There is no mistaking Morgan’s house. Compared with others in her neighborhood and most everywhere on the Cape, everything—materials, location, interior design, and aesthetic— about Jennifer Morgan’s house is distinctive. It was in fact, the first of its kind ever built. “I was the first person ever to build with this kit, called Noble Home; I was the guinea pig!”
Completed in 2008, the house is a pre-fabricated kit, a rarity on Cape Cod, but part of a growing trend driven by those with a certain penchant for 1950s design who are also looking for green credentials, smaller size, and a lower price tag. The kit itself cost around $45,000, including materials, with a little extra for shipping. All the construction materials down to the fasteners (framing nails not included) arrived at the lot on a flatbed truck, ready to be built according to the included assembly handbook.
While Morgan gathered a small team of professionals to help her piece together the house (an electrician, a plumber, a builder, an excavator, and various sub contractors), as the general contractor, she took a decidedly active role in this construction project. This process, both exhausting and thrilling, was ultimately rewarding,
“You end up learning so much about the house, all the codes, the details, “ says Morgan. She also marveled at how long it took her to find people willing to take on her project. Many builders wouldn’t do it, perhaps intimidated or just uninterested in trying something that was so different.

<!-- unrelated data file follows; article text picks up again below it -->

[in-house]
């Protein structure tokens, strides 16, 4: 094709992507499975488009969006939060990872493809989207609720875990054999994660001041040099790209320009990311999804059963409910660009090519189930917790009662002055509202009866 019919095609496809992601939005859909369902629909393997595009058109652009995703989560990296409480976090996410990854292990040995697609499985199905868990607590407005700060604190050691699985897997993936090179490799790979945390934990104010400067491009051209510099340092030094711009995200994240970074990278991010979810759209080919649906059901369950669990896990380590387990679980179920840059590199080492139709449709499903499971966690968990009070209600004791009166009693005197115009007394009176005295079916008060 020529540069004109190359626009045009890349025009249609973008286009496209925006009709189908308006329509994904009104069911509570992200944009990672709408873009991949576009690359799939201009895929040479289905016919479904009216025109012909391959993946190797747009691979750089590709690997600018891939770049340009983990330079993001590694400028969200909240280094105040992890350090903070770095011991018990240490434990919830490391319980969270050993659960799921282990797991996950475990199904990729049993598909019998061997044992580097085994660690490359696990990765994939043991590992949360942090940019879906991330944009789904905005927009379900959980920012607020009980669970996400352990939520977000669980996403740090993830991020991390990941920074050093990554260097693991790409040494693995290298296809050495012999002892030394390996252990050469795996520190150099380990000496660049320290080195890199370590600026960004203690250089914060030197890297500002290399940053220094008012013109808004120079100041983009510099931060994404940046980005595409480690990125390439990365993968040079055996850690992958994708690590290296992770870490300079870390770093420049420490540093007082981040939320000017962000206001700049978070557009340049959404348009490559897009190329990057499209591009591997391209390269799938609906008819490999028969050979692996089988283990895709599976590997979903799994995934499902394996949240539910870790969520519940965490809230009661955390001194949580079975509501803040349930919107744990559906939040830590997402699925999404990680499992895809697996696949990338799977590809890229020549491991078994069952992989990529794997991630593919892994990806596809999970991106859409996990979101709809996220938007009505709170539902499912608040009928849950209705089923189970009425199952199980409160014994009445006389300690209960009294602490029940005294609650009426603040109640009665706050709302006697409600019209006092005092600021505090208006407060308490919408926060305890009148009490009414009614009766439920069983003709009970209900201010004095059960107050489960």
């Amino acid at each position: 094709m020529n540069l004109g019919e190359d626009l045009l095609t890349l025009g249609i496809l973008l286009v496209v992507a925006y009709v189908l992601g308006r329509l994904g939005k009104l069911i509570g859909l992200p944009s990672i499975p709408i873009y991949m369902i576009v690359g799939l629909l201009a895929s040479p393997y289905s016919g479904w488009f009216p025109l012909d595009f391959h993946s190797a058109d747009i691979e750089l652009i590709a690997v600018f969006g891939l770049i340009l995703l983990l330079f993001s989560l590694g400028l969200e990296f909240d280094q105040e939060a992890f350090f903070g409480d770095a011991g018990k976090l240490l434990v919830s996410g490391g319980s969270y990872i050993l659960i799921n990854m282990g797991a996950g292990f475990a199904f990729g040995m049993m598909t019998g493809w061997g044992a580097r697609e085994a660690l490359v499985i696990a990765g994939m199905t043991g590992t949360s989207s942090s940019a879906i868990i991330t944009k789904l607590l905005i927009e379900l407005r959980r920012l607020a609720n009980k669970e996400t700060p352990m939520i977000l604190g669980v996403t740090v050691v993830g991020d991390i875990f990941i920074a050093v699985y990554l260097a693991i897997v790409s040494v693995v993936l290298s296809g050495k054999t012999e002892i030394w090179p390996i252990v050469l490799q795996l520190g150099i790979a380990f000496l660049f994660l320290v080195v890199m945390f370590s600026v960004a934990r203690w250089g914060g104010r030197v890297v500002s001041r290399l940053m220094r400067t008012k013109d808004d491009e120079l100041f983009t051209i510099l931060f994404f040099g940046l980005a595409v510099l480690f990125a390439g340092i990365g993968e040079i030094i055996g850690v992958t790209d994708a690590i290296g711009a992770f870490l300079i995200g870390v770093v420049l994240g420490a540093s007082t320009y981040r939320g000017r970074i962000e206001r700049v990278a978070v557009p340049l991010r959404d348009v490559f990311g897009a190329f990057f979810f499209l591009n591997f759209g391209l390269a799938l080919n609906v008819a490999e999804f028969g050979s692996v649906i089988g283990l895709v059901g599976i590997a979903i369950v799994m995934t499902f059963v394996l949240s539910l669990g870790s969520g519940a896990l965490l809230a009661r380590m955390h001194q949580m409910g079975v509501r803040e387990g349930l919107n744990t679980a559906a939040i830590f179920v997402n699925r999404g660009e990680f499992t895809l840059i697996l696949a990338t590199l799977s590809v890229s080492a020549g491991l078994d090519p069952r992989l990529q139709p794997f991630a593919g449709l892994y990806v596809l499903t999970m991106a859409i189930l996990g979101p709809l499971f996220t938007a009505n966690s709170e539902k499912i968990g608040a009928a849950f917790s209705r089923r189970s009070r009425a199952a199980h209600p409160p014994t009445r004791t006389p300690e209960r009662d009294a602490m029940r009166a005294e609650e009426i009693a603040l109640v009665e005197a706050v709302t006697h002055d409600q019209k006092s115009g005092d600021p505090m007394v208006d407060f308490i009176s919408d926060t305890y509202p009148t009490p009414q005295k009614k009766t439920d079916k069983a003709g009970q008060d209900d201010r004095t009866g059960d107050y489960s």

The Noble Home kit was a perfect fit for budget, maintenance, design preferences, and sustainability. Morgan worked with the founder of Noble Home, Noah Grunberg, to design a two-story house that she could use as a living space and art studio. Her goal was to create an industrial interior/exterior space, achieved with touches like an open loft-style plan, concrete floors, galvanized steel roof and siding, and exposed wiring.
The rigidity of such materials is softened through the use of natural materials such as a white pine tongue and groove panel ceiling, white pine rafters and collar ties and unusual accents like a rustic soapstone farm sink.
Typical of modern design, the house is simple: a 20’ by 40’ rectangle, with 1600 total square feet of space split equally between the two floors. Jennifer and her dog, Friday, live in the upper floor’s open plan divided by sliding partition doors that carve out a bedroom and bathroom with the remaining space devoted to a living and kitchen area. It is a very spacious 800 square feet.